We’re often told that we need positive messaging to turn the UK’s biodiversity crisis around. Talk about the good things rather than endlessly focussing on the bad. There are a few positives of course, like the 1026% increase in the Red Kite population between 1995-2014. Pine Martens are recovering and are being seen in counties right across England, Wales, and Scotland. We’ve far more Large Blue butterflies than half a century ago. But then again, Red Kites were almost persecuted to extinction here. Ditto the Pine Marten. The Large Blue was officially declared extinct in 1979. What we’re calling recoveries are numbers building up from almost zero. In the meantime…well, in the meantime a lot more of our wildlife is disappearing fast…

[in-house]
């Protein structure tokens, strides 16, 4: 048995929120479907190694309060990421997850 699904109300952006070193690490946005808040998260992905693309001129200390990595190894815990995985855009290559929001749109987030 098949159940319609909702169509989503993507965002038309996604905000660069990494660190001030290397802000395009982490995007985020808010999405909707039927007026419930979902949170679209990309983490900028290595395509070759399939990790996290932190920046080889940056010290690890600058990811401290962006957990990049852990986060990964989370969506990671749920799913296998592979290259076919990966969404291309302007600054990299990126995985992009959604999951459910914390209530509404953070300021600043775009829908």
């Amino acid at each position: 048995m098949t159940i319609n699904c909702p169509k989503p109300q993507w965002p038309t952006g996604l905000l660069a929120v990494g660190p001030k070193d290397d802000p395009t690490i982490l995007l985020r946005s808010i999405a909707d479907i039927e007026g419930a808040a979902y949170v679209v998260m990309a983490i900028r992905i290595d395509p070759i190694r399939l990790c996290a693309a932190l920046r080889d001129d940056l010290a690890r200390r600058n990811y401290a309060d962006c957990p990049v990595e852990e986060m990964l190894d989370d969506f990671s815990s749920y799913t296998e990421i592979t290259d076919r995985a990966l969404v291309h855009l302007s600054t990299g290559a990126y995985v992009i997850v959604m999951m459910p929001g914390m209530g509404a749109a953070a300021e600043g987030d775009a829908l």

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North Yorkshire | Peregrine found shot at Selby Abbey

North Yorkshire. A region blighted with grouse shooting estates. A region on its way to becoming synonymous with wildlife crime. Even the local newspapers recognise the appalling record for raptor persecution of this part of the UK: In July last year the Yorkshire Post printed a list of SIXTEEN raptor persecution incidents from just January 2018 to July 2020 under the heading ‘North Yorkshire – a black hole for raptors‘. In October of the same year the Post quoted a frustrated Guy Shorrock, a senior and highly-respected member of the RSPB’s Investigations Team, saying that “North Yorkshire sadly has a diabolical reputation for the illegal shooting, trapping and poisoning of birds of prey. I have been picking up the bodies of raptors for nearly 30 years, and in the current ecological emergency, this cannot continue. Our wildlife needs better protection.” Our wildlife needs better protection. But as yet another bird of prey dies in North Yorkshire, just how convinced are campaigners and activists that anything will change anytime soon? Not convinced at all.